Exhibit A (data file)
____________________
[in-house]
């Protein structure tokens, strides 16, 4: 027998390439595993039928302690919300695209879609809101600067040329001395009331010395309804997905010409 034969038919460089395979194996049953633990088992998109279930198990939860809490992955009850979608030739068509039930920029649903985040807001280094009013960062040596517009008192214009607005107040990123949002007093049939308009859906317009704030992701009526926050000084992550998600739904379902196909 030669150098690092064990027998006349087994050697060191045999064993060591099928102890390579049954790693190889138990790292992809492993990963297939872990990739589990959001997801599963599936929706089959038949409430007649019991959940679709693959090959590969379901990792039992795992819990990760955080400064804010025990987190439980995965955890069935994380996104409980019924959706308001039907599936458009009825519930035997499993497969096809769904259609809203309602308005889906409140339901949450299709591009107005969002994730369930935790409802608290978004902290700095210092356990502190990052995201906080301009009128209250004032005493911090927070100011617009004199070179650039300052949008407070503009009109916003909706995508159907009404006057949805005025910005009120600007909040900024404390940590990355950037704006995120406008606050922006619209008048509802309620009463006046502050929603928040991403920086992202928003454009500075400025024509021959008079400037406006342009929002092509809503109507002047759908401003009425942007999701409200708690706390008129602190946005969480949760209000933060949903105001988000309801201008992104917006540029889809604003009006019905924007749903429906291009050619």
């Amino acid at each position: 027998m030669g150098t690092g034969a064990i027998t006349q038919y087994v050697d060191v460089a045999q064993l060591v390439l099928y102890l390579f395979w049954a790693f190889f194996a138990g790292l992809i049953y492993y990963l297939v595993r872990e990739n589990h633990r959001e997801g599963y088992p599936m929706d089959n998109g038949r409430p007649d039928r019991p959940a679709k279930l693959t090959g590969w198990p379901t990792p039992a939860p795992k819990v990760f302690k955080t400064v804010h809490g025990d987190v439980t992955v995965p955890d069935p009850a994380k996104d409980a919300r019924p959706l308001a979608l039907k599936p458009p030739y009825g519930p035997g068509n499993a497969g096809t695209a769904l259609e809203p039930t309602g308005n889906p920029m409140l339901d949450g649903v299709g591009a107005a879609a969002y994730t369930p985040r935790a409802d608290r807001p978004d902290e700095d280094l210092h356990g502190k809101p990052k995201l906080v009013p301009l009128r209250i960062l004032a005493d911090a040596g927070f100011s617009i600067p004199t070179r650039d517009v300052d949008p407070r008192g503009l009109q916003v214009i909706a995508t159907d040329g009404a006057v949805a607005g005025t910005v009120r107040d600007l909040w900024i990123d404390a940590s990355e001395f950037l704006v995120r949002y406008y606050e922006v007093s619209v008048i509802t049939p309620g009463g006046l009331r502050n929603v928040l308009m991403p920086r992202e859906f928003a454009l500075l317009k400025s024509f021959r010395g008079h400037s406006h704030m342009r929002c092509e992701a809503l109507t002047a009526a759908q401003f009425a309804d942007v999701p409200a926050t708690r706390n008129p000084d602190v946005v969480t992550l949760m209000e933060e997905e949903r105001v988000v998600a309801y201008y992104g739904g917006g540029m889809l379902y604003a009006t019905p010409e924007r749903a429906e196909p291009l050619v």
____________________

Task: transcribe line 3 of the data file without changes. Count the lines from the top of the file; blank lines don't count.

């Amino acid at each position: 027998m030669g150098t690092g034969a064990i027998t006349q038919y087994v050697d060191v460089a045999q064993l060591v390439l099928y102890l390579f395979w049954a790693f190889f194996a138990g790292l992809i049953y492993y990963l297939v595993r872990e990739n589990h633990r959001e997801g599963y088992p599936m929706d089959n998109g038949r409430p007649d039928r019991p959940a679709k279930l693959t090959g590969w198990p379901t990792p039992a939860p795992k819990v990760f302690k955080t400064v804010h809490g025990d987190v439980t992955v995965p955890d069935p009850a994380k996104d409980a919300r019924p959706l308001a979608l039907k599936p458009p030739y009825g519930p035997g068509n499993a497969g096809t695209a769904l259609e809203p039930t309602g308005n889906p920029m409140l339901d949450g649903v299709g591009a107005a879609a969002y994730t369930p985040r935790a409802d608290r807001p978004d902290e700095d280094l210092h356990g502190k809101p990052k995201l906080v009013p301009l009128r209250i960062l004032a005493d911090a040596g927070f100011s617009i600067p004199t070179r650039d517009v300052d949008p407070r008192g503009l009109q916003v214009i909706a995508t159907d040329g009404a006057v949805a607005g005025t910005v009120r107040d600007l909040w900024i990123d404390a940590s990355e001395f950037l704006v995120r949002y406008y606050e922006v007093s619209v008048i509802t049939p309620g009463g006046l009331r502050n929603v928040l308009m991403p920086r992202e859906f928003a454009l500075l317009k400025s024509f021959r010395g008079h400037s406006h704030m342009r929002c092509e992701a809503l109507t002047a009526a759908q401003f009425a309804d942007v999701p409200a926050t708690r706390n008129p000084d602190v946005v969480t992550l949760m209000e933060e997905e949903r105001v988000v998600a309801y201008y992104g739904g917006g540029m889809l379902y604003a009006t019905p010409e924007r749903a429906e196909p291009l050619v």